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More than half of all current vacancies in the UK are in sectors related to the food and drink industry.

A new report commissioned by the NFU, working with 11 other major trade bodies, estimates there are over half a million posts that need to be filled across farming, food production and distribution, as well as retail and hospitality.

Industry leaders are hoping the report will convince the government to introduce a 12-month ‘Covid-19 Recovery’ visa, which would enable EU citizens to work in the UK and plug vital gaps in the supply chain.

So far the government has turned a deaf ear to pleas for HGV drivers and other key food sector workers to be added to its skills shortage occupation list.

However, the clamour for the government to take action has grown this week with supermarket and supplier bosses claiming urgent measures are needed to tackle widespread food shortages as well as issuing warnings that, should the situation continue, it will severely impact Christmas trading.

The Grocer understands the report was being shared with ministers across key departments on Friday, with a view to meeting government for further talks next week.

The report, titled ‘Establishing the labour availability issues of the UK Food and Drinks Sector’, was compiled by Grant Thornton. Other trade bodies involved included: the Food & Drink Federation; Federation of Wholesale Distributors; the Cold Chain Federation; UK Hospitality; and the Road Haulage Association.

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The results of the survey showed there was a vacancy rate of 13% across the 73 businesses that took part. This information was extrapolated up to a national level by applying this rate to the 4.1 million people employed in food and drink sector, which equates to just over 500,000 vacancies.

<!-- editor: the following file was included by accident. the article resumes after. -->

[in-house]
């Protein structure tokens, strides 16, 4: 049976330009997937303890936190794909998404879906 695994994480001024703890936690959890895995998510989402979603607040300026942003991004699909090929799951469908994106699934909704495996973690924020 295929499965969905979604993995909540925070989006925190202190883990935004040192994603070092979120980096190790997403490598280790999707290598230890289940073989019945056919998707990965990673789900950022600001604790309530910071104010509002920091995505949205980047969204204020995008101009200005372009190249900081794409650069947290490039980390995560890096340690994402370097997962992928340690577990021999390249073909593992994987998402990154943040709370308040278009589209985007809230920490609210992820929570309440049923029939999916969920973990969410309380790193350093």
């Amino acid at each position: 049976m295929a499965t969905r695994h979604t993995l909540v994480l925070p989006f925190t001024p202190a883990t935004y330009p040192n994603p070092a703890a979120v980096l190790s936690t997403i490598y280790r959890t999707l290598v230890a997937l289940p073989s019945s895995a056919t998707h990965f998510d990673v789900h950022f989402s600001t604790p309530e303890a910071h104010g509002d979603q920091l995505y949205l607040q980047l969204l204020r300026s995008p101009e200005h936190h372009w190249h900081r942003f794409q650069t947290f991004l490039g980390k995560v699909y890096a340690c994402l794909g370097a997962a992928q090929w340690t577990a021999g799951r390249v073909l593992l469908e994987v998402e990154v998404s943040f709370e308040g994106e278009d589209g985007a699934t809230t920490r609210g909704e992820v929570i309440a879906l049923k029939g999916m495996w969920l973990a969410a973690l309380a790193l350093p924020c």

Figures released earlier this month by the Office for National Statistics found there were 953,000 vacancies in the UK over the past three months.

“Urgent action is now required to try and tackle these issues head on to ensure continuity of the UK’s food production,” read the report. “Failure to act at this crucial time would have serious implications for the sector’s sustainability, UK food security and the country’s future food supply.”

The trade bodies said temporary visas would allow the sector to “significantly reduce” the labour shortages

It was also suggested the visa would allow time to review the impact of ending free movement as well as introducing a range of measures to encourage recruitment within the UK.

“These stark figures show the extent of the labour crisis the entire food supply chain is facing and it reflects what we have been hearing from our farmer and grower members for years,” said NFU vice president Tom Bradshaw.

“Food and farming businesses have worked hard over the past 18 months to ensure that supermarket shelves remain stocked, but many are now reaching a point where the ongoing labour shortages are becoming untenable. Businesses have tried to solve this situation themselves through extensive domestic recruitment efforts, but with limited impact.”

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